Senapin, Saengchan
    Roytrakul, Sittiruk
    Flegel, Timothy W.
    Sritunyalucksana, Kallaya
    Identification and characterization of a QM protein as a possible peptidoglycan recognition protein (PGRP) from the giant tiger shrimp Penaeus monodon2014In: Developmental and Comparative Immunology, ISSN 0145-305X, E-ISSN 1879-0089, Vol. 46, no 2, p. 146-154Article in journal (Refereed)
    Abstract [en]

    In an attempt to identify a peptidoglycan recognition protein (PGRP) in Penaeus (Penaeus) monodon, in vitro pull-down binding assays were used between shrimp proteins and purified peptidoglycan (PG). By gel electrophoresis and mass spectrometry followed by Mascot program analysis, proteins from shrimp hemocyte peripheral membrane proteins showed significant homology to records for a QM protein, actin and prophenoloxidase 2 precursor (proPO2), while proteins from cell-free plasma showed significant homology to records for a vitellogenin, a fibrinogen related protein (FREP) and a C-type lectin. Due to time and resource limitations, specific binding to PG was examined only for recombinant PmQM protein and PmLec that were synthesized based on sequences reported in the Genbank database (accession numbers FJ766846 and DQ078266, respectively). An in vitro assay revealed that hemocytes would bind with and encapsulate agarose beads coated with recombinant PmQM (rPmQM) or rPmLec and that melanization followed 2 h post-encapsulation. ELISA tests confirmed specific binding of rPmQM protein to PG. This is the first time that PmQM has been reported as a potential PGRP in shrimp or any other crustacean. The two other potential PGRP identified (FREP and the vitellin-like protein present in male P. monodon, unlike other vitellin subunits) should also be expressed heterologously and tested for their ability to activate shrimp hemocytes.

  • 28.
    Wernersson, Sara
    et al.
    Uppsala University, Disciplinary Domain of Science and Technology, Biology, Department of Cell and Molecular Biology, Molecular Immunology.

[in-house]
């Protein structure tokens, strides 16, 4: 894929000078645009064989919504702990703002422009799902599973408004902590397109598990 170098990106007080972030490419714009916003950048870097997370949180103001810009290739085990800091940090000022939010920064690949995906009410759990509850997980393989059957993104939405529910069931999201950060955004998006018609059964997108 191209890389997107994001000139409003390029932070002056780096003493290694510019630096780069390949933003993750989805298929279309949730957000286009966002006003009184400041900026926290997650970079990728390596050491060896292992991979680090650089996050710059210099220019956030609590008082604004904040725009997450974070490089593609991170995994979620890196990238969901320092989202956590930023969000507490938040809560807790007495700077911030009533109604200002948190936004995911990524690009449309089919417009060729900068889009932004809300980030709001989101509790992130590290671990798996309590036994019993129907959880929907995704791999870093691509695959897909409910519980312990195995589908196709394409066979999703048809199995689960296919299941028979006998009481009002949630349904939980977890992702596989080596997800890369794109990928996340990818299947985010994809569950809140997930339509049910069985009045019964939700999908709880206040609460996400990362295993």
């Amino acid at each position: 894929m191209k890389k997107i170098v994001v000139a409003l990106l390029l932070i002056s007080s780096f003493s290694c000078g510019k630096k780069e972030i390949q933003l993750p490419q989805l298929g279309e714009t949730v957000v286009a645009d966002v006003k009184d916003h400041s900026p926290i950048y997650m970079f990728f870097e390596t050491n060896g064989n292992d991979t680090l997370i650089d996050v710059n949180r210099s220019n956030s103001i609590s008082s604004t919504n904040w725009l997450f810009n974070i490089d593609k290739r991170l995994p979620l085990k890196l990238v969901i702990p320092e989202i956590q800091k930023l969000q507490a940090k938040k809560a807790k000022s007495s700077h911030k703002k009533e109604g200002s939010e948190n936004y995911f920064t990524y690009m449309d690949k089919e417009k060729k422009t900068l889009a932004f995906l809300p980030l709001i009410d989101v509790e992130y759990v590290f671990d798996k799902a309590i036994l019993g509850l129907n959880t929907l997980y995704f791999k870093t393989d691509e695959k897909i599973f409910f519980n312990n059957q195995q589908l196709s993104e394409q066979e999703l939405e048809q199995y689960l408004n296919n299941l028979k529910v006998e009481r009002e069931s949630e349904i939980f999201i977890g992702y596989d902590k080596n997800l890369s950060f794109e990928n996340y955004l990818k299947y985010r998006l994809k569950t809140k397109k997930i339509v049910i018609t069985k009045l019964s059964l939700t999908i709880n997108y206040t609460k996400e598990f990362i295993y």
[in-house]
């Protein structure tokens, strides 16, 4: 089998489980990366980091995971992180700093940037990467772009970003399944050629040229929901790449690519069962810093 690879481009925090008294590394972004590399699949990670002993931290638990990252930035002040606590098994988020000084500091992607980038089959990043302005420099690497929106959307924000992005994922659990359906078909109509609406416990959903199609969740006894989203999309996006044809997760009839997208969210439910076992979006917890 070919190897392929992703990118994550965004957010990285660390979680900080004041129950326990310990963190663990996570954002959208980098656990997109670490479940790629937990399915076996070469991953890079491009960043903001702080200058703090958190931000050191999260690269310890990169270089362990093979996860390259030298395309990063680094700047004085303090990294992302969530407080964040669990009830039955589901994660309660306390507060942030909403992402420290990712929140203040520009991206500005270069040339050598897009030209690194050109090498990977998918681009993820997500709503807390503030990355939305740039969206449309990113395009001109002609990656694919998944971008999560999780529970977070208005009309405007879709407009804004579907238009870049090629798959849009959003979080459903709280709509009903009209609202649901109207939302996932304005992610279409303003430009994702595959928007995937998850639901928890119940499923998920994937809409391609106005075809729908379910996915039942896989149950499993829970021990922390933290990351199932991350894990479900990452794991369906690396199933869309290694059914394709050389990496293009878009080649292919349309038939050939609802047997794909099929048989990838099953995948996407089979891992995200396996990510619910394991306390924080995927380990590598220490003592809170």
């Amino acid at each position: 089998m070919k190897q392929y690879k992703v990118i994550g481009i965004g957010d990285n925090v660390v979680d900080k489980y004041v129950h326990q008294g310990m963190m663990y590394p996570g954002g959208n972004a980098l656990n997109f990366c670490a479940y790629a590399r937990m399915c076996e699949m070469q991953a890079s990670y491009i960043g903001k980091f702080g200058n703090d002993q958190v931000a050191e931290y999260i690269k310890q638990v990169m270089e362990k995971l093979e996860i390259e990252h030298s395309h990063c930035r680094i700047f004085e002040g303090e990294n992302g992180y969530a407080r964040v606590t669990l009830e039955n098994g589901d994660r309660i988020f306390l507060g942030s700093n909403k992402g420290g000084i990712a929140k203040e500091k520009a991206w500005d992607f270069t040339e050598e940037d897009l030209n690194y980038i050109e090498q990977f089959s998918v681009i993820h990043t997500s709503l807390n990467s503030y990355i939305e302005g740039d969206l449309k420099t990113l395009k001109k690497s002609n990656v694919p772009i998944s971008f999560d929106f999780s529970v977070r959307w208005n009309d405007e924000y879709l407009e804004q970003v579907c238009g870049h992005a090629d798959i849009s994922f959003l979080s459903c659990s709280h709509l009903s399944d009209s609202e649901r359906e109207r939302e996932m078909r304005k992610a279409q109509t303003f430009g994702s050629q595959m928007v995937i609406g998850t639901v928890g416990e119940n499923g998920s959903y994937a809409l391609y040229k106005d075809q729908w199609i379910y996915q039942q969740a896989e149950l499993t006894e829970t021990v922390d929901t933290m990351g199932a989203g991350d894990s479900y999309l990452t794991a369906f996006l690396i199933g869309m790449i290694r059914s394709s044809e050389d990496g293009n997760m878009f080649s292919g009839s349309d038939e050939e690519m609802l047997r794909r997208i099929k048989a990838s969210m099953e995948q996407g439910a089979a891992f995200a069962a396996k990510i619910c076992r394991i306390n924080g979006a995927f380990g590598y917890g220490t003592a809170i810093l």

Reimer, Jenny
    Uppsala University, Disciplinary Domain of Science and Technology, Biology, Department of Cell and Molecular Biology, Molecular Immunology.
    Poorafshar, Maryam
    Uppsala University, Disciplinary Domain of Science and Technology, Biology, Department of Cell and Molecular Biology, Molecular Immunology.
    Karlson, Ulrika
    Uppsala University, Disciplinary Domain of Science and Technology, Biology, Department of Cell and Molecular Biology, Molecular Immunology.
    Wermenstam, Niklas
    Uppsala University, Disciplinary Domain of Science and Technology, Biology, Department of Cell and Molecular Biology, Molecular Immunology.
    Bengtén, Eva
    Wilson, Melanie
    Pilström, Lars
    Uppsala University, Disciplinary Domain of Science and Technology, Biology, Department of Cell and Molecular Biology, Molecular Immunology.
    Hellman, Lars
    Uppsala University, Disciplinary Domain of Science and Technology, Biology, Department of Cell and Molecular Biology, Molecular Immunology.
    Granzyme-like sequences in bony fish shed light on the emergence of hematopoietic serine proteases during vertebrate evolution2006In: Developmental and Comparative Immunology, ISSN 0145-305X, E-ISSN 1879-0089, Vol. 30, no 10, p. 901-918Article in journal (Refereed)
    Abstract [en]

    Hematopoietic serine proteases (SPs) are stored in the granules of different leukocytes and these enzymes are important effector molecules in the immune system of mammals. However, very little is known about the presence of these proteins in lower vertebrates. Herein, the primary structures of five novel fish SPs, from the Atlantic cod (Gadus morhua) and the channel catfish (Ictalurus punctatus), are presented. One of the cod SPs is a homologue to human GzmA and K. The other fish SPs identified are termed 'Gzm-like' and are distantly related to a large heterogeneous group of hematopoietic SPs, including most of the T-cell Gzms (B-H), the mast cell chymases, the mast cell/basophil proteases of the mouse mast cell protease-8 subfamily (W-family) and the neutrophil cathepsin G. Extensive BLAST-searches in genome and expressed sequence tag (EST) databases identified 40 additional teleost SPs related to the mammalian hematopoietic SP family. Subsequent phylogenetical analyses clearly demonstrate that the diversification into different subgroups within the GzmB/chymase/cathepsin G-related family has occurred independently in bony fishes and in mammals. In contrast, our findings suggest that the three subgroups, including (1) GzmK and the potent apoptosis-inducing GzmA, (2) the neutrophil proteases (proteinase 3, N-elastase and azurocidin), and (3) adipsin, have all evolved as distinct groups before the separation of tetrapods from the ray-finned fish approximately 420 million years ago.

1 - 28 of 28